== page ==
The RGB is bright enough to be visible in daylight yet concentrated in a way that doesn’t exude tackiness. It takes its toll on the battery, which will last either 35 or 60 hours, depending on lighting status. RGB also adds another layer of depth to customization through G-Hub. It allows you to set single colors, cycle through effects, or sync the lighting with other Logitech peripherals.

Tracking on the G703 is excellent, letting you line up those long-distance shots with precision. On the other hand, it’s still light enough for instinctive flicking since there’s no cord to bog you down. Being able to dial in the DPI precisely will make the mouse your own, while a great polling rate ensures your PC and mouse are in sync.


Glorious Model O

Glorious Model O

Weight: 67g | Buttons: 6 | Sensor: Pixart PMW 3360 | DPI: 12,000 | Connection type: Wired | Ambidextrous: Yes

  • Lightweight and responsive despite cable
  • Great for lefties
  • Comes in several impactful material choices
  • Companion software is a memory hog

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36 Reviews

Wired mice can achieve the pinnacle of Valorant greatness too! Case in point, the Model O from Glorious. It’s almost as light as the Viper Pro 2 while performing similarly at a much-reduced cost. You can choose among several shell options to suit your needs, and excellent RGB implementation makes looking at your wrist almost as tempting as following the game itself.

More mouse manufacturers should copy Glorious’ finish options. You may choose between black, white, and pink shells, all with either matte or glossy options. Matte is a godsend for players with sweaty palms since the texture prevents you from slipping. We’re fans of the white option since it goes well with white cases while also accentuating the RGB more.

Cables can deter smooth gameplay, but the Model O has one of the best in the business. Its cord is long, super soft, and isn’t prone to knotting up or snagging on the desk surface. Going wired also means you don’t have to worry about charging up or misplacing the dongle, not to mention how you’re getting the least possible latency.

Cable aside, the Model O weighs just 67g. That’s mainly due to the honeycomb pattern that perforates much of its body and even the bottom. You can’t feel the holes while holding the mouse, so any grip style goes as long as your hands aren’t tiny.

The main buttons are neither harsh nor mushy and produce an audible click that’s not too grating. Clicking the scroll wheel feels equally rewarding, as does scrolling through documents while you’re not holding the line in Haven.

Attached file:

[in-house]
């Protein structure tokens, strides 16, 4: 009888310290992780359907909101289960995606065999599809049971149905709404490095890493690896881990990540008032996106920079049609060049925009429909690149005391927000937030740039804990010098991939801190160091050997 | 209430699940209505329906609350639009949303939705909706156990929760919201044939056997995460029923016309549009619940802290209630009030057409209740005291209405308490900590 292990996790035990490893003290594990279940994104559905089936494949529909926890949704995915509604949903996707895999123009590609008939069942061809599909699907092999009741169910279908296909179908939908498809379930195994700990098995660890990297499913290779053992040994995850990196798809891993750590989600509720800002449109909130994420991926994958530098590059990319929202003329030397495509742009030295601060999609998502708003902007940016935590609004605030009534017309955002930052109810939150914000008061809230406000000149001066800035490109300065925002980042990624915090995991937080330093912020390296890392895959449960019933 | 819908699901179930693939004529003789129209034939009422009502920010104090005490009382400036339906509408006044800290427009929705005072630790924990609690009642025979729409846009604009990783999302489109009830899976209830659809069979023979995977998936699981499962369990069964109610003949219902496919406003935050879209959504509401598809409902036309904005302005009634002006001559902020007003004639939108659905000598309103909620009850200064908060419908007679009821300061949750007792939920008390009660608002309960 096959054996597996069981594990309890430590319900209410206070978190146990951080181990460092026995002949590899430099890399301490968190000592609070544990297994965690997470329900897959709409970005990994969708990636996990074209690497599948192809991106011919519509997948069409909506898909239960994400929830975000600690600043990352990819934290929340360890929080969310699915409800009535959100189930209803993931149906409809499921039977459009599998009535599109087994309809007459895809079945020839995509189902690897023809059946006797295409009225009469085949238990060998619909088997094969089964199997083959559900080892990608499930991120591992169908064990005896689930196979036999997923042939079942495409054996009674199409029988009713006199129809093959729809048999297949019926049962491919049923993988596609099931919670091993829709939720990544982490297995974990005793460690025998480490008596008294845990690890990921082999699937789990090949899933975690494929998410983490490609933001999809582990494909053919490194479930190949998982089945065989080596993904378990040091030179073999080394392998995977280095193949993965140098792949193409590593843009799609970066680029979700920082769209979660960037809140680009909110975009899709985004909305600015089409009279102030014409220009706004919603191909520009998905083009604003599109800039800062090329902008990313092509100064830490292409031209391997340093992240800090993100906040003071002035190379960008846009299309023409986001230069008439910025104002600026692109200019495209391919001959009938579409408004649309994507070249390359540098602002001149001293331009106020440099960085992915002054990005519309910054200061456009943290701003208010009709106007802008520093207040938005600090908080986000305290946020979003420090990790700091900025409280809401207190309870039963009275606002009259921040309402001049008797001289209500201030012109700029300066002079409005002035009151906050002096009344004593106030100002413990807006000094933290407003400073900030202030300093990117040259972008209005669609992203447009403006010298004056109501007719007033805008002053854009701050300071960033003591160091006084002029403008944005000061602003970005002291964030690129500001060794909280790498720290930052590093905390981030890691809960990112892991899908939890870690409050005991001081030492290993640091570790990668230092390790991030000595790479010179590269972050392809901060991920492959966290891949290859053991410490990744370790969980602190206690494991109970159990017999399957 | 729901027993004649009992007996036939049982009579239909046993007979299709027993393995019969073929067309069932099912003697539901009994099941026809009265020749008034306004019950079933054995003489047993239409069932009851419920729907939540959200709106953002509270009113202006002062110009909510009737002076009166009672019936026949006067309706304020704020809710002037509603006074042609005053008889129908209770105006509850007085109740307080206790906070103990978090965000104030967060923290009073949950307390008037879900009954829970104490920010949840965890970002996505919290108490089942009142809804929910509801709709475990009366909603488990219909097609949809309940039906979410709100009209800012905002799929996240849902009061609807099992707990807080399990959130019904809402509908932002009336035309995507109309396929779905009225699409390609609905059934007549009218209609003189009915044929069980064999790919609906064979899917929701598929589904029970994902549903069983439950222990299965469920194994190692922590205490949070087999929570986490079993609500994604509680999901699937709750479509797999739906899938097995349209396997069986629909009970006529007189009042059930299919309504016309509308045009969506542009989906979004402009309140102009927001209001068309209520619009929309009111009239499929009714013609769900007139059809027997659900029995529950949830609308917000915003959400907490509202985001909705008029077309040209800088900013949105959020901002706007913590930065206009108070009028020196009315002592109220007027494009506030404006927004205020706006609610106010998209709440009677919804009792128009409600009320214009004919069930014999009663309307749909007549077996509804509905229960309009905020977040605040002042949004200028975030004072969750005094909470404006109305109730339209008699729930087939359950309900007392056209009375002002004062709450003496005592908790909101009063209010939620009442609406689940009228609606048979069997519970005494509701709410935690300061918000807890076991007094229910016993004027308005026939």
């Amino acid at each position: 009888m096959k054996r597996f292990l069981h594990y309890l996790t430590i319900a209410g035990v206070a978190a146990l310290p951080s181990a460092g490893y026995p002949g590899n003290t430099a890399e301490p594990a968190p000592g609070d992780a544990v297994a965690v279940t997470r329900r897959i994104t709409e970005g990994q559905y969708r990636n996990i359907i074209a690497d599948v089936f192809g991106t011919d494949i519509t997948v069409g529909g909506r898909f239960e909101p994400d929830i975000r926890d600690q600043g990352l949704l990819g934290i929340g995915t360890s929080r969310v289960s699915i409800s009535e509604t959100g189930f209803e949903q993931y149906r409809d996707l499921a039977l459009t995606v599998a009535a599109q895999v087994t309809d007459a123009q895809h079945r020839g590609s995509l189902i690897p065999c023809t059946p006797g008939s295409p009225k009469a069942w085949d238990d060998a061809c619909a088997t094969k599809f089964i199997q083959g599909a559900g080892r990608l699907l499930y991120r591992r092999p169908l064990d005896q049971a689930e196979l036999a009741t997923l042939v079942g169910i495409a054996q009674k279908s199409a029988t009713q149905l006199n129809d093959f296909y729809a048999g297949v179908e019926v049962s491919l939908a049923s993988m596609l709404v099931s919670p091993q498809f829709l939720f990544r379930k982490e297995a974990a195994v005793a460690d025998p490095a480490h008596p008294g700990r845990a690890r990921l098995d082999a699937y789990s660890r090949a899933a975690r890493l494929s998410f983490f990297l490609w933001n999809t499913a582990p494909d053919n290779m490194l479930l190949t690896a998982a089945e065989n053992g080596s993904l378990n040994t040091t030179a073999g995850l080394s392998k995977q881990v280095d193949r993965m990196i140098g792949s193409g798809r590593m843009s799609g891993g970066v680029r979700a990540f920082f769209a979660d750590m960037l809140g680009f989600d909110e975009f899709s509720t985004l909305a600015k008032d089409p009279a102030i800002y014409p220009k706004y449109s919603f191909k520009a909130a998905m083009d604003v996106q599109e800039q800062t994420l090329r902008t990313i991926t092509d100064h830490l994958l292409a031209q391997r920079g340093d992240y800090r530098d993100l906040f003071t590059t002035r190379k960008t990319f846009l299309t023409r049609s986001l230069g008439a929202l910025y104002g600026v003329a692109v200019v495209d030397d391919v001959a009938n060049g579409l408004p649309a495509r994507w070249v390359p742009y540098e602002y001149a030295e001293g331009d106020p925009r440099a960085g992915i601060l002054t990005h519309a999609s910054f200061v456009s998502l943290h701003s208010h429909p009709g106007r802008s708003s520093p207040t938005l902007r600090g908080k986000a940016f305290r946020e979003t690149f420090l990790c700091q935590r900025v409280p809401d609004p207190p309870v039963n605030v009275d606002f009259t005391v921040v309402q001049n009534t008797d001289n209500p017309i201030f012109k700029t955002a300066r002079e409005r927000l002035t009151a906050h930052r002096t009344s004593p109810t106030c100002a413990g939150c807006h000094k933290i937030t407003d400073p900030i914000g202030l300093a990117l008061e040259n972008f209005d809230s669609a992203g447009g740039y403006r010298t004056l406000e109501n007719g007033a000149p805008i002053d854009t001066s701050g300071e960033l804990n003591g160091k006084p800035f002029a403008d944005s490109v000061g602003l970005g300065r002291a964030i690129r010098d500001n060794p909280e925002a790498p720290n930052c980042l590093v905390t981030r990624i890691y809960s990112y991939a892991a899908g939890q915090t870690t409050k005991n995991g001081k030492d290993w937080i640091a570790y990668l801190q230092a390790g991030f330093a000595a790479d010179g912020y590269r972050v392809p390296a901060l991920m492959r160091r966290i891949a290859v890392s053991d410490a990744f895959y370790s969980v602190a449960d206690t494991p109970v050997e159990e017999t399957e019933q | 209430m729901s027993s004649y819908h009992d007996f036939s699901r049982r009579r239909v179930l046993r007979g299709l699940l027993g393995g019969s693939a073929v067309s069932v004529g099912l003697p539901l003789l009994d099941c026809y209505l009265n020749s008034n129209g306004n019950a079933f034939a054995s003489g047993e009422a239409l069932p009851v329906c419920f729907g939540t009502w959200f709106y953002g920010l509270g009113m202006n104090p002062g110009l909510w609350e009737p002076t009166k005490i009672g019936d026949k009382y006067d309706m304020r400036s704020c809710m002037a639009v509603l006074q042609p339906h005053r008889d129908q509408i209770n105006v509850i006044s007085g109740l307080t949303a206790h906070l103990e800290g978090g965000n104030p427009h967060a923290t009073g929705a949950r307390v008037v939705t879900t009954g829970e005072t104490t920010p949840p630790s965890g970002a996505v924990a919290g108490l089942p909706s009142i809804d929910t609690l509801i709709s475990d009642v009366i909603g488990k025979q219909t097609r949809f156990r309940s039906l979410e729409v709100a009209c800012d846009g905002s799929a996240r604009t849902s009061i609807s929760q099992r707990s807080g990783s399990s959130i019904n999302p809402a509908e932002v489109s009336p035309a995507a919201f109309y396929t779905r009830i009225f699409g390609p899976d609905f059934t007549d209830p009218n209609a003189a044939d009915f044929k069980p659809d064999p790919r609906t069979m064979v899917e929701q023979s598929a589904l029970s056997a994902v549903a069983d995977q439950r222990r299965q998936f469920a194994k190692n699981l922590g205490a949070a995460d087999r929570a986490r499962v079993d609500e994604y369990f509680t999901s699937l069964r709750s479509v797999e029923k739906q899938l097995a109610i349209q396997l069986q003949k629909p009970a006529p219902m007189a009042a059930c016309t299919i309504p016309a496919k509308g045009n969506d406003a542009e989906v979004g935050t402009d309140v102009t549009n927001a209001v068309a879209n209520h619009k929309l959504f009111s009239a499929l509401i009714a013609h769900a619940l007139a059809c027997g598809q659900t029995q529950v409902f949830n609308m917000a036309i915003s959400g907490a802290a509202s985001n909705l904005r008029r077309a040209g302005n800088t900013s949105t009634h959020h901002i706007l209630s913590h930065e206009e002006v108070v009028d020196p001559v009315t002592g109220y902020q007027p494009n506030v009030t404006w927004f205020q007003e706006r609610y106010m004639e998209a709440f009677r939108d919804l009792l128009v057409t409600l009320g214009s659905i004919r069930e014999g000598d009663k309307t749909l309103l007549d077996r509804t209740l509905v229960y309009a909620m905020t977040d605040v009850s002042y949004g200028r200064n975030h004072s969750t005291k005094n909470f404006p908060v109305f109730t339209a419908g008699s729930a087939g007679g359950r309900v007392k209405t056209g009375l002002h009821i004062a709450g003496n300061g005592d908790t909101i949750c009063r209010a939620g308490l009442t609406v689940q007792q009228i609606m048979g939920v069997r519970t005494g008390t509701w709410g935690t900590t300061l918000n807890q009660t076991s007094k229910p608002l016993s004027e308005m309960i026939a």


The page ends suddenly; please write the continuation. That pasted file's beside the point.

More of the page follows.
A Glorious Valorant Mouse Indeed

Southpaws will find the Model O a viable option due to its symmetric ambidextrous design. Unfortunately, there are no buttons on the right side for true equality, but at least you can easily remap the main buttons. That’s just one of Glorious Core highlights. The rest include switching between seven RGB presets, setting up six different DPI settings, and macro creation.

It’s great that you can save your favorite settings to an onboard profile, as Glorious Core is a resource hog. It can reserve up to a quarter of a GB of RAM, so you shouldn’t run it in the background after you’re satisfied with the settings.

The Model O uses the Pixart PMW 3360 sensor. While not as nuanced as the Hero, its DPI settings are among the most accurate for the price. It ranges from 400 to 12,000 in increments of 100. There’s neither jittering nor acceleration, and angle correction is absent too. Coupled with a 1000Hz polling rate, you’re working with raw input that’s as accurate as your reflexes.


Razer Orochi V2

Razer Orochi V2

Weight: 62g | Buttons: 6 | Sensor: Razer 5G Advanced | DPI: 18,000 | Connection type: Wireless | Ambidextrous: No

  • Exceptionally portable
  • Long-lasting battery
  • As responsive and effective as larger models
  • Not suitable for users with large hands

−$23.65 $46.34

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2,493 Reviews

All the rodents we’ve examined so far might be as light as a feather, but regular size makes them impractical for travel. Besides, users with small hands and fingertip grip preferences can’t use them as effectively either. Enter Razer’s Orochi V2, an elegant answer to your portable gaming needs. It’s the best mouse for Valorant to hook up to your laptop, get some work done in an airport, and then demonstrate your dominance while relaxing at a hotel.

There’s no denying a niche product like the Orochi V2 won’t be seen as best Valorant mouse material by many. Even so, we decided to include it since no other model blends portability so well with pure gaming chops.